Pandora is facing a copyright battle involving the late George Carlin and Robin Williams over allegations that the service is failing to pay proper royalties for comedy, escalating a brewing licensing dispute between streamers and comedians.
In at least five different lawsuits filed Monday (Feb. 7) in California federal court, each on behalf of a different comic or their estate, attorneys claimed Pandora has steadfastly refused to obtain sufficient licenses to perform or reproduce spoken-word material, even after it allegedly knew it needed to do so.
“Pandora did what most goliaths do: it decided it would infringe now to ensure it had this very valuable intellectual property on its platform to remain competitive, and deal with the consequences later,” attorneys wrote in the lawsuit over Robin Williams. “Later is now.”
In addition to groups that control the intellectual property for Carlin and Williams, the lawsuits were also filed by comics Andrew Dice Clay, Bill Engvall and Ron White. All five cases were filed by attorney Richard Busch, a veteran music litigator at the law firm King & Ballow. A spokesman for Pandora parent SiriusXM declined to comment.
Monday’s lawsuits against Pandora came amid growing uncertainty about what kind of royalties streaming services must pay to comedians, which has already led to some comedians being pulled from Spotify.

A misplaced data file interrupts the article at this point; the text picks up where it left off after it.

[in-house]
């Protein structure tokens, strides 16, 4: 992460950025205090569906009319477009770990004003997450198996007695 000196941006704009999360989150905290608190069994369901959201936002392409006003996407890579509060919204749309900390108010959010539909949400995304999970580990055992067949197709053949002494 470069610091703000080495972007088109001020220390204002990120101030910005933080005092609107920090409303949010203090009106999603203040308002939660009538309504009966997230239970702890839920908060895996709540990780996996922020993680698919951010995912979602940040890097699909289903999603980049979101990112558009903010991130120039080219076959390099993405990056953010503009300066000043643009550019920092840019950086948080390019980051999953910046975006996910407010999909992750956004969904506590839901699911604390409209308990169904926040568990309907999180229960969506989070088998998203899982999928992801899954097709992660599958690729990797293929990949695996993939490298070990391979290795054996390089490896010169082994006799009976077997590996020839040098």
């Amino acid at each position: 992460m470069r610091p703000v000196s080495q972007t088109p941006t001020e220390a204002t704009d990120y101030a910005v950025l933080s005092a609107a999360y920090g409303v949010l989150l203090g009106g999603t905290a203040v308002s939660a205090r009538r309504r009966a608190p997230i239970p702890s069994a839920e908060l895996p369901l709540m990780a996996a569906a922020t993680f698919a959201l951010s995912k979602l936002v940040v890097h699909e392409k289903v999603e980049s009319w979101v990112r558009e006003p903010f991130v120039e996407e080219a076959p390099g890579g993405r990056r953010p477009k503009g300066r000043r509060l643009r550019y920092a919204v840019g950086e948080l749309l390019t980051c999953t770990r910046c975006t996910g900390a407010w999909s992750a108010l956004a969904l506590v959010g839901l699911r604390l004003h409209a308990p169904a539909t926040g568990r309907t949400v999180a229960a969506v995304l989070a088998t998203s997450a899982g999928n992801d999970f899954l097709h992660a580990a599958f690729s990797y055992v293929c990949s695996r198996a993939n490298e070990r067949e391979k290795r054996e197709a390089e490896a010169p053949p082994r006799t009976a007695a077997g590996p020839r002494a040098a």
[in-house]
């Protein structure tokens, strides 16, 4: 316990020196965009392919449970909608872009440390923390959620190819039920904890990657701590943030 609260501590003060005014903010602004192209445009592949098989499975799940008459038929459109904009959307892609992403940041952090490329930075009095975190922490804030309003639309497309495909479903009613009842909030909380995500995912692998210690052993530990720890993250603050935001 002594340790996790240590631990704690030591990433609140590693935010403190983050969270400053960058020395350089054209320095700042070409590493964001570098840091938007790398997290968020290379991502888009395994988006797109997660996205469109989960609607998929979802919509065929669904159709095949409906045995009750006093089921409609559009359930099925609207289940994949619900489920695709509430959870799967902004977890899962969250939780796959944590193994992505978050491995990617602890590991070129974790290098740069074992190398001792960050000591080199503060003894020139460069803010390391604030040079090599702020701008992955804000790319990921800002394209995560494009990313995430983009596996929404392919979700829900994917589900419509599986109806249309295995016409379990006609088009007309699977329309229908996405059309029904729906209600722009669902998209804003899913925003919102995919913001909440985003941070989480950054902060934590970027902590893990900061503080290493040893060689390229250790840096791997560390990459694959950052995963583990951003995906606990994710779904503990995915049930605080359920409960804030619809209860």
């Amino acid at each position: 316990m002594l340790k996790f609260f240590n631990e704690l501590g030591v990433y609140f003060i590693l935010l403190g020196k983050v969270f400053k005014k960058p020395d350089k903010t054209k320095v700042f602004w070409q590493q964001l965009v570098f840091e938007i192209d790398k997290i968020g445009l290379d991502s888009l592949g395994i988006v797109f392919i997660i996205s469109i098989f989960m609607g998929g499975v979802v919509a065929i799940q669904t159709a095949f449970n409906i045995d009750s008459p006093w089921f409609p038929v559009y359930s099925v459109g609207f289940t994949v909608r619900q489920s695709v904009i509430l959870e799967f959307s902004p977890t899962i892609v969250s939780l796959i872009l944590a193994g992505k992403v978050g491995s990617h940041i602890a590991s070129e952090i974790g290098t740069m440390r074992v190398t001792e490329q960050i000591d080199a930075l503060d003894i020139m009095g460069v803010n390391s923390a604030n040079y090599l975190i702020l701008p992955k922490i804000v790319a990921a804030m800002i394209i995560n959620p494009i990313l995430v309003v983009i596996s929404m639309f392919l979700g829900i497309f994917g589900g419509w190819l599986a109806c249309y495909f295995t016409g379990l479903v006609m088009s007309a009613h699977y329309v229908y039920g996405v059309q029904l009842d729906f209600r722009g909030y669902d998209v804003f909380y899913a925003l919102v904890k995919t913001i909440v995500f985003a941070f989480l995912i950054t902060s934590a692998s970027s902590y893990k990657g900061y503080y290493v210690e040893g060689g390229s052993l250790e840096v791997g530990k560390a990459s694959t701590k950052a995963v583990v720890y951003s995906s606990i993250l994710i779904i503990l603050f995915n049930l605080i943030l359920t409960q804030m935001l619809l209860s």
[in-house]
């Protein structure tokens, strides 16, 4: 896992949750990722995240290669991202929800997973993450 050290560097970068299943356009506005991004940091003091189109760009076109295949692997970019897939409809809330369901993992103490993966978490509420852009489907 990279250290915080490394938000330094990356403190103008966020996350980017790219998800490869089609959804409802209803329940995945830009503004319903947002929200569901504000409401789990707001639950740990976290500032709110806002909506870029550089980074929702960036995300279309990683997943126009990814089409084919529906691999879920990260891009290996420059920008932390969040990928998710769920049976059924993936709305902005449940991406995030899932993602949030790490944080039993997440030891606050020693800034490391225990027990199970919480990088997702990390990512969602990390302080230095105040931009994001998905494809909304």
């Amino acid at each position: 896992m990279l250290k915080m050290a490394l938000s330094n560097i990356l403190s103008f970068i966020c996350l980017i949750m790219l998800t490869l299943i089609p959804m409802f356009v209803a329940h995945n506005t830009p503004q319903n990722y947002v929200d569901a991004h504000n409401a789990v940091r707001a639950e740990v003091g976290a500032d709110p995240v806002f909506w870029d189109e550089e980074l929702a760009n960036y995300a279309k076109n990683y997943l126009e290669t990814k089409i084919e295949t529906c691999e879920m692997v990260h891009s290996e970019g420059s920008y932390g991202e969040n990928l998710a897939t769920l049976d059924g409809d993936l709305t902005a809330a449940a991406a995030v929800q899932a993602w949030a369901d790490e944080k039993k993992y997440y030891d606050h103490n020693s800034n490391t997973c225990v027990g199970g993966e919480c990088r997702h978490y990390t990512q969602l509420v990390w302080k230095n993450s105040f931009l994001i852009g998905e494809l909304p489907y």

Every piece of recorded music is covered by two copyrights, including one for the sound recording itself and another for the underlying written music. Streaming services pay licensing fees to the owners of each copyright — typically to a record label for one and either a songwriter or a publisher for the other.
But for spoken-word recordings, streaming services have typically only paid for the sound recordings and not for the underlying “literary work” that’s been recorded. Part of the problem is that there is no society to collect royalties for the public performance or reproduction of spoken works.
The issue has come to the foreground in recent months, as companies like Spoken Giants and Word Collections have sought to position themselves as that kind of collection group for spoken-word content. The groups and their supporters want streamers to start paying not just for sound recordings but also for mechanical licenses — the fee paid to reproduce a written work — as well as fees to publicly perform a written work.
As the dispute simmered, Spotify in November quietly removed many of the comedy recordings it offers, including some or all material from Jim Gaffigan, John Mulaney, Dave Attell, and many others. At the time, Spotify said it had “paid significant amounts of money for the content in question” but that Spoken Giants was disputing what rights had actually been acquired.
In the new lawsuits against Pandora, attorneys for the comedians said Word Collections had made repeated efforts to get the company to pay such licensing fees, but had not been successful. Instead, the company “chose to illegally profit” from the comedians’ works.
The lawsuits also claimed that Pandora knew that such fees might be necessary. The document cited an SEC filing in which Pandora warned investors that it streams spoken-word content “absent a specific license” and industry customs might “change” at some point in the future.
“Pandora not only did not obtain any copyright in Williams’s Works but admitted that it did not do so in SEC filings, and admitted that it would very likely face copyright infringement liability as a result,” attorneys for the comedians wrote.